As NATO steps up a bombing campaign targeting government strongholds in the Libyan capital of Tripoli, countries that comprise the so-called Contact Group are meeting in the United Arab Emirates today to discuss Libya's future after the expected fall of leader Moammar Gadhafi (BBC).
The group - which includes Britain, France, the United States, Jordan, Kuwait, and Qatar - is expected to outline plans for a joint fund that will support the Libyan rebels. The rebels' National Transitional Council has already set up shadow ministries in the eastern part of the country and named a civilian to head the military in anticipation of Gadhafi's fall (AFP).
Gadhafi broke a week-long silence to declare on Libyan state television that he will stay in the country "dead or alive" (Guardian). His announcement came as the International Criminal Court's Luis Moreno-Ocampo requested arrest warrants for Gadhafi and his son on the grounds that they had implemented a policy of raping opponents (Reuters) - by allegedly providing Libyan soldiers with the impotency drug Viagra - in an effort to crush the country's rebellion.
On his blog Politics, Power, and Preventive Action, CFR's Micah Zenko analyzes the consequences of a civil war stalemate in Libya, arguing for increased humanitarian aid to end the impasse.
Daniel Byman and Matthew Waxman argue in Foreign Policy that Libya remains in limbo because of political constraints that bind the United States and its NATO partners.
In an interview with al-Jazeera, Nigel Pont, the regional director of Mercy Corps in the Middle East, discusses the ICC's allegations that Gadhafi is using rape as a weapon of war against rebels in Libya.
MIDDLE EAST: Thousands of Syrians Flee to Turkey
More than a thousand Syrian refugees escaped to Turkey (Telegraph)overnight, as government troops led by President Bashar Al-Assad's brother advanced on the town of Jisr al-Shughur in northern Syria. Human rights activists have warned of the potential for ramped-up violence, citing Maher al-Assad's record of "butchery for butchery's sake."
CFR's Mohammad Bazzi unpacks the Syrian regime in a recent analysis for the London Review of Books.
PACIFIC RIM: Thai Election Breeds Uncertainty
International investors have hedged their bets that the upcoming Thai elections will breed continued political instability (WSJ). In the run-up to the July election, the Stock Exchange of Thailand index is down 3 percent.
CFR's Joshua Kurlantzick discusses Thailand's volatile political situation in Washington Monthly.
China: Computer hackers from China and neighboring Vietnam have escalated a territorial dispute (BBC) through hacking campaigns that target the other's government websites.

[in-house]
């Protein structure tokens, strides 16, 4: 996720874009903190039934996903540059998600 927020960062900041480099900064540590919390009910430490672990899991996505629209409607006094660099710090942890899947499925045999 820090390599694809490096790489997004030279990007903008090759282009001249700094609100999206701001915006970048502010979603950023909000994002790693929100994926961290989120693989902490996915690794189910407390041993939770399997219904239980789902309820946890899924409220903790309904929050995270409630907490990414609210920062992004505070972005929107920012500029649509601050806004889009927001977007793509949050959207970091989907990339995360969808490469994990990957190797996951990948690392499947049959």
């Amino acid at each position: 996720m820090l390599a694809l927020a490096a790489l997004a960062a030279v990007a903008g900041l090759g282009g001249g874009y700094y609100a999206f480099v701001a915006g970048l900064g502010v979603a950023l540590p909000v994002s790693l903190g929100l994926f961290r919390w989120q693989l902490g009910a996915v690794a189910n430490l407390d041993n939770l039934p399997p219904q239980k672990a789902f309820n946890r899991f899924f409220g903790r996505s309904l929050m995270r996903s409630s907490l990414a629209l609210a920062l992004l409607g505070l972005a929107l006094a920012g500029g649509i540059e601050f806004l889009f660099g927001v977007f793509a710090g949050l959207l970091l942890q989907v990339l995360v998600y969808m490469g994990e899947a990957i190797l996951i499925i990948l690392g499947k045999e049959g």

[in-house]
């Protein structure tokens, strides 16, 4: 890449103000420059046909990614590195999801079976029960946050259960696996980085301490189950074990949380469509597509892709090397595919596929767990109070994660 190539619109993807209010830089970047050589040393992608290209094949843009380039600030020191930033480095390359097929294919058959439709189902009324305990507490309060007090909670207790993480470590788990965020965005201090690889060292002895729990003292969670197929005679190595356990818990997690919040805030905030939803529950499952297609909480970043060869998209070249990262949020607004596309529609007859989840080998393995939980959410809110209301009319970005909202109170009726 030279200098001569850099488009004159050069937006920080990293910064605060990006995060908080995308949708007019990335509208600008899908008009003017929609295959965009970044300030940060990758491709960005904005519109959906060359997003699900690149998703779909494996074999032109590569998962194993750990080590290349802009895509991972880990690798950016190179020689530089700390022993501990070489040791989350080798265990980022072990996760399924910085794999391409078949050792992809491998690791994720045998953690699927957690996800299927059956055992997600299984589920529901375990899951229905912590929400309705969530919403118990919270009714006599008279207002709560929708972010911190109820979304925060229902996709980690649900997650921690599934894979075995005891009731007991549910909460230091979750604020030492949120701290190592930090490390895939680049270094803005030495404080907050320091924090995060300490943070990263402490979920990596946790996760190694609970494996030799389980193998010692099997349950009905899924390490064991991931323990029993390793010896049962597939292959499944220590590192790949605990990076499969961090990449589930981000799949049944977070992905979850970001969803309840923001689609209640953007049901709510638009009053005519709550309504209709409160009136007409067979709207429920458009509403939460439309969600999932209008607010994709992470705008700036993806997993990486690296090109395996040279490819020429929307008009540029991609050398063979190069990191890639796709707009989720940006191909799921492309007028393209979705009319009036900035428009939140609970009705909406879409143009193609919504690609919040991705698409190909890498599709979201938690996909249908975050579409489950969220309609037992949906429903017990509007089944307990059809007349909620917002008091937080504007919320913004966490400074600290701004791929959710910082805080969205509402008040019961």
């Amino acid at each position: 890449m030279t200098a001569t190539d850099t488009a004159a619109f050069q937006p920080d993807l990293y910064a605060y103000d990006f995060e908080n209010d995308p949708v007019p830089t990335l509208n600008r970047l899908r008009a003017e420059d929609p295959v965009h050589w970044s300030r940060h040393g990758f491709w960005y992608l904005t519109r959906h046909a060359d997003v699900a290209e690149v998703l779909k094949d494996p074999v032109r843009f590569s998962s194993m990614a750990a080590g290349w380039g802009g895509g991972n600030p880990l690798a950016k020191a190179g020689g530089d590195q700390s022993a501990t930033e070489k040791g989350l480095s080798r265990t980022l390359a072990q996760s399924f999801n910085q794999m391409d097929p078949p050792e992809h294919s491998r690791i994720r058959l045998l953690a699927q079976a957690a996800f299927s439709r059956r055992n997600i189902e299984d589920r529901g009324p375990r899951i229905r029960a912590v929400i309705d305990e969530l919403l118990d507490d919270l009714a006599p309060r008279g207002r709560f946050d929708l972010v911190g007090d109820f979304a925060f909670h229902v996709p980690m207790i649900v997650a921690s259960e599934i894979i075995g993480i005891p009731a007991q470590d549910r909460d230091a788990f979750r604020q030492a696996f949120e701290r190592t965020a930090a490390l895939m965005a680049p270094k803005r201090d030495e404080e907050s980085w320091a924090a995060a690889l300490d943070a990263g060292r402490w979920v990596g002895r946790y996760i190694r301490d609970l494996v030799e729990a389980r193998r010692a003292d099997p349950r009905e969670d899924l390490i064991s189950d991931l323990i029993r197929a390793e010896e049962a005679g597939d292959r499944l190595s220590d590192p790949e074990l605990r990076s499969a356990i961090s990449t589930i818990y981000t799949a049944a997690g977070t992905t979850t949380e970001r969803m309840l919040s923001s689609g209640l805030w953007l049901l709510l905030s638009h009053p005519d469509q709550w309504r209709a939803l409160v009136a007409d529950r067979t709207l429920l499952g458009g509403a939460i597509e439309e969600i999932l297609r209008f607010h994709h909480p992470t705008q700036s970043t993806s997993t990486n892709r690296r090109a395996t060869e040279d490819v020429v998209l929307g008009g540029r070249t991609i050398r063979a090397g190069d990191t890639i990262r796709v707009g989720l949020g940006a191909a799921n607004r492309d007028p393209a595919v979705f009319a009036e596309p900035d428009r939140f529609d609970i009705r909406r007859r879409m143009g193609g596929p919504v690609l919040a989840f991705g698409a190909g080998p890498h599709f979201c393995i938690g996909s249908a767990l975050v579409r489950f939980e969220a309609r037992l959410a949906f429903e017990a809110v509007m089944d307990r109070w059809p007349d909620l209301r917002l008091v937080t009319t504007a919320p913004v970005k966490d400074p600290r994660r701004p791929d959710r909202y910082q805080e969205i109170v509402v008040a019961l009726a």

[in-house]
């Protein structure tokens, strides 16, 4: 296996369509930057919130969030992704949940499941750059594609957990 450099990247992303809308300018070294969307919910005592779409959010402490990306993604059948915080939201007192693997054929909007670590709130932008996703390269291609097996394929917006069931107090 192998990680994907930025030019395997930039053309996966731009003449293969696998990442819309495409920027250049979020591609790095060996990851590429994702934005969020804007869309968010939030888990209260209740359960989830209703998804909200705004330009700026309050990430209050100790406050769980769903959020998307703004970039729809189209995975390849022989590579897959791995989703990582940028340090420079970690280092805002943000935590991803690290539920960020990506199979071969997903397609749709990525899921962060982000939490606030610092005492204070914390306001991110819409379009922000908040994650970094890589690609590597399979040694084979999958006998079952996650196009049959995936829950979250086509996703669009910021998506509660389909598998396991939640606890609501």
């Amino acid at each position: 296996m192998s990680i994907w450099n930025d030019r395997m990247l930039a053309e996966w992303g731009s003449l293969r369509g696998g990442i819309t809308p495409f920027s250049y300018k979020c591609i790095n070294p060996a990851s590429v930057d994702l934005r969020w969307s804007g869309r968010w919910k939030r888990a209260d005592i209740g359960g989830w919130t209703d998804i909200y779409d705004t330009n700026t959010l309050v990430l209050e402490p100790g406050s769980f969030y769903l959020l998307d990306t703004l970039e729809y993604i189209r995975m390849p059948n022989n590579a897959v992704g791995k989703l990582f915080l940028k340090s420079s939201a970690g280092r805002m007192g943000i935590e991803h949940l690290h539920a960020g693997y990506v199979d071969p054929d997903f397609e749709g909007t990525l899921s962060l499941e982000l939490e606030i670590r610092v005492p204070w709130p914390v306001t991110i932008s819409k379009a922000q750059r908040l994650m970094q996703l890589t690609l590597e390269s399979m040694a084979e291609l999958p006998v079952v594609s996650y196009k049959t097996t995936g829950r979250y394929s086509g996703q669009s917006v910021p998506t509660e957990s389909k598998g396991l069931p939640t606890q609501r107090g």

SOUTH AND CENTRAL ASIA: Militants Attack Pakistani Security Post
Over one hundred militants armed with rockets attacked a security post in the Waziristan region of northwest Pakistan (al-Jazeera), killing eight Pakistani soldiers and wounding at least twelve others. The United States has recently stepped up drone attacks against militant strongholds in the tribal region bordering Afghanistan.
U.S. drone strikes and "kill/capture" missions against al-Qaeda operatives, particularly in Pakistan, have gained new attention and notoriety this spring. Four experts debate the legality and efficacy of the controversial counterterrorism strategy.
Afghanistan: Insurgents targeting "un-Islamic" activity (Reuters),including music and dancing, killed nine wedding guests and wounded five others following a wedding party in the eastern Nangarhar province.
AFRICA: Somalia Defers Elections
Rival Somali leaders in the country's transitional government agreed to extend their mandate and defer elections until August 2012, staving off political instability (Reuters) in a country with a pervasive al-Qaeda presence.
AMERICAS: Goldman Under Investigation for Libya Bribery
The U.S. Securities and Exchange Commission is examining whether investment bank Goldman Sachs violated U.S. anticorruption law in its dealings the Libyan government and the country's sovereign wealth fund (WSJ), just prior to the February uprisings.
Haiti: A recently released batch of U.S. documents released by the whistle-blowing website WikiLeaks show the U.S. government's role incontrolling Haiti's economy and politics (al-Jazeera) in order to bring the country's policies in line with U.S. interests.
EUROPE: Report Confirms Second Bailout for Greece
A new report compiled by the European Commission, European Central Bank, and the International Monetary Fund says that Greece will need a new bailout (DerSpiegel), estimated at $132 billion, to combat its debt crisis. It also notes that the country will be unable to return to borrowing on the capital markets by 2012 as originally presumed.
Italy: Brazil freed ex-leftist Italian militant Cesare Battisti (AFP) from a maximum security prison, denying Rome's extradition request.
TRANSNATIONAL: U.S. Hedge Funs May Displace African Farmers
A report by researchers at the Oakland Institute claims that major U.S. universities are using European hedge funds to profit from "land grabs" of African farmland (Guardian) that often force thousands off their own land.